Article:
Arizona GOP Gov. Jan Brewer's second and final term -- at least according to the state constitution -- is set to come to an end in 2014. But now, as she stands as one of the more controversial Republican governors in the nation, rumblings about her taking steps to challenge the law and run for an unprecedented third term are growing louder.

Brewer has been asked about the prospect and repeatedly suggested that she's open to the possibility.

"I haven't ruled anything out," Brewer said on Wednesday, according to Bloomberg. "I'm doing my job as governor. I have two more years."

Her governorship began in 2009 as a replacement to then-Gov. Janet Napolitano, who was departing to serve as President Barack Obama's Secretary of Homeland Security. In 2010, Brewer was reelected to a full term.

While an amendment to the state constitution, approved by voters in 1992, explicitly states that partial terms served are to be counted toward limits, some observers are arguing that the law is more ambiguous than first thought.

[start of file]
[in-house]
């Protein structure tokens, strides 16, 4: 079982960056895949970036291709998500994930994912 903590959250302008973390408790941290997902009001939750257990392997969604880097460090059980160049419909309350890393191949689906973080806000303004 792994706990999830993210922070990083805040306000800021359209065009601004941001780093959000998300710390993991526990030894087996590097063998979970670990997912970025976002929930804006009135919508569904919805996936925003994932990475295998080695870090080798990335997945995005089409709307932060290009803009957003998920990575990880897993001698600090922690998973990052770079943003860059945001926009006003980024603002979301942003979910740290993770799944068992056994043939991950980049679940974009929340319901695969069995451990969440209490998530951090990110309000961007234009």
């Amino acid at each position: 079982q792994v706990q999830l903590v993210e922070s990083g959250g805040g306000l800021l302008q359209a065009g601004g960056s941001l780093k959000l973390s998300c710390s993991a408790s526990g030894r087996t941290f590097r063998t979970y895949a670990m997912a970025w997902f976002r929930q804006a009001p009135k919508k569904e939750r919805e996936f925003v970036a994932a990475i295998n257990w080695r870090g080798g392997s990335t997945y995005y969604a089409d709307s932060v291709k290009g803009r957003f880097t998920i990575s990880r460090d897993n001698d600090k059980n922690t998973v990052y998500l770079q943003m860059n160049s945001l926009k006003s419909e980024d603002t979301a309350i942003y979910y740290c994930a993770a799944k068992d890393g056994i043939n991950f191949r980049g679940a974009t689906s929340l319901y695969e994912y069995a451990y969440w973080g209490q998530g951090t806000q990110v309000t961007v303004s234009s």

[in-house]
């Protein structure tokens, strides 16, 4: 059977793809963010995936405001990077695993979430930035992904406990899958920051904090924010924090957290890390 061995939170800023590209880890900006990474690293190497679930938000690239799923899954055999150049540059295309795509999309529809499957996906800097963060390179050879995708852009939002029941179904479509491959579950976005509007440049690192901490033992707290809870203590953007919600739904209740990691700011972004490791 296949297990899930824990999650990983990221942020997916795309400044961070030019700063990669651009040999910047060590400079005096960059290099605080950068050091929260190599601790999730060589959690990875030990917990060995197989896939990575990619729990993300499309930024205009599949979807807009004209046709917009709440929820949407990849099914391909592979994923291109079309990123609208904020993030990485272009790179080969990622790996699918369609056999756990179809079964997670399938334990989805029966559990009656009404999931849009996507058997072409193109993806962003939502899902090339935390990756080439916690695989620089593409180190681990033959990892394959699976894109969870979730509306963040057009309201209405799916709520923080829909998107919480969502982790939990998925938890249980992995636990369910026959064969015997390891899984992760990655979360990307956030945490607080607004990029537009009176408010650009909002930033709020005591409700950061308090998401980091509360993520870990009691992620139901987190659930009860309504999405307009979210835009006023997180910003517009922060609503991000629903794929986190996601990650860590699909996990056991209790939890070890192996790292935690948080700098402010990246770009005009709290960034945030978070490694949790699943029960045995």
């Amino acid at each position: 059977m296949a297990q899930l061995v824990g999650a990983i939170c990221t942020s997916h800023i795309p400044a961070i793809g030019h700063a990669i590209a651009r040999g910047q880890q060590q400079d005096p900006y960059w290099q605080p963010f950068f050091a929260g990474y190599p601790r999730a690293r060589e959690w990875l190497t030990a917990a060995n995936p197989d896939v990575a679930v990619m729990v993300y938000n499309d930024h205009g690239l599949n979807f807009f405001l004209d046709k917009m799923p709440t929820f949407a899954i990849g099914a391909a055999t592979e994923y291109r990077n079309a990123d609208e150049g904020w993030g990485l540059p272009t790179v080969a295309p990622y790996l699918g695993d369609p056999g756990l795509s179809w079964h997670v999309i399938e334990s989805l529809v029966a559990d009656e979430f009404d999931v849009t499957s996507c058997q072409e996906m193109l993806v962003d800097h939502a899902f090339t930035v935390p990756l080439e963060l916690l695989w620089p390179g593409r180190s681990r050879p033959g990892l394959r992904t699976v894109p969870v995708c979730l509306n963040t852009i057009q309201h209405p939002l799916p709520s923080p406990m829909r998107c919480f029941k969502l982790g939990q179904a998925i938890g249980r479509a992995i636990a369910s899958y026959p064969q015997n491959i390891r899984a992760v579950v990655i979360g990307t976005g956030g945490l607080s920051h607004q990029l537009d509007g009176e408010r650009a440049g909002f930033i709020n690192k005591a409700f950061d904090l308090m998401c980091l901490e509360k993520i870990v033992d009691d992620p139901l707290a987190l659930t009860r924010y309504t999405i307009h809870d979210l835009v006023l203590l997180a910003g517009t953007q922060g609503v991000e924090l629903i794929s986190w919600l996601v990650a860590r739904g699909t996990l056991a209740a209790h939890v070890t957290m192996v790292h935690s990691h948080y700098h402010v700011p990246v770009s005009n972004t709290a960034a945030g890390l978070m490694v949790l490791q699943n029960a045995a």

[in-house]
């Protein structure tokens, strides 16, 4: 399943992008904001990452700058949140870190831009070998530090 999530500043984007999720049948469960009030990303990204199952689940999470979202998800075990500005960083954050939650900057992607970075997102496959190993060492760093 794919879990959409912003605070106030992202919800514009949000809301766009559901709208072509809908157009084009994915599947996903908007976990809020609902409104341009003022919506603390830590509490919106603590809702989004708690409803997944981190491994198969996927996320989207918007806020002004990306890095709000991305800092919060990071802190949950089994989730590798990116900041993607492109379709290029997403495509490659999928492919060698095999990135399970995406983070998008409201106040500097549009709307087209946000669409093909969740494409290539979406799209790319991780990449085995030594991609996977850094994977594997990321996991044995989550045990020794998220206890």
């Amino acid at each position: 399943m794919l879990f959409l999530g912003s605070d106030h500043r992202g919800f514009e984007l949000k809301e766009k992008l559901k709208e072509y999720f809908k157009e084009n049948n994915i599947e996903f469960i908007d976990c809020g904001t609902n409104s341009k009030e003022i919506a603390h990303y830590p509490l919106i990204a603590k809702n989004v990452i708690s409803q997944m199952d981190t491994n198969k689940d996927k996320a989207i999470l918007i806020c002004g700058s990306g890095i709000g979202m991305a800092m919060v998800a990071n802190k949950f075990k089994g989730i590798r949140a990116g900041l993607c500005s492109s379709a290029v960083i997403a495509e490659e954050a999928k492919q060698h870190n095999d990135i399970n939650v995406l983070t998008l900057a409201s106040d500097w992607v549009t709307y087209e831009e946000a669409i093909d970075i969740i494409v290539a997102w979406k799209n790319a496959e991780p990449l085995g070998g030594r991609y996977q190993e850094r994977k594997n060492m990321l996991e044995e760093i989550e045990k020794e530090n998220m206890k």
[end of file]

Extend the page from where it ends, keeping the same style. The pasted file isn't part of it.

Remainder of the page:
Joseph Kanefield, Brewer's former general counsel, wrote an op-ed in the Arizona Republic last month claiming that the constitution doesn't apply in cases in which governors inherit the position through succession. Others called that notion "delusional."

If Brewer were to seek a third term, it could put Arizona Secretary of State Ken Bennett (R), the governor's second-in-command and the person in charge of processing election documents, in an awkward spot.

Asked about the question, Bennett, who has expressed some interest in a gubernatorial run in the past, appeared unsure.

"Would I accept paperwork from someone who wasn't qualified to hold office in Arizona?" Bennett told the Arizona Republic this week. "I've never had to make the decision."

While Arizonans mull the legality of a potential 2014 run by Brewer, it appears that the governor is already laying down the groundwork for a future political endeavor.

Politico reported Dec. 3 that Brewer had met with GOP mega-donor Sheldon Adelson in Las Vegas earlier this year. The latest campaign finance filings for her super PAC showed that the billionaire hotelier and his wife, Miriam, gave a combined $250,000 to Brewer's Jan PAC, more than a quarter of the total money raised by the group in 2012. Howard Fischer of Arizona's Capitol Media Services reports that her spending habits suggest she might be stashing some of that cash away in order to fund her own electoral ambitions.

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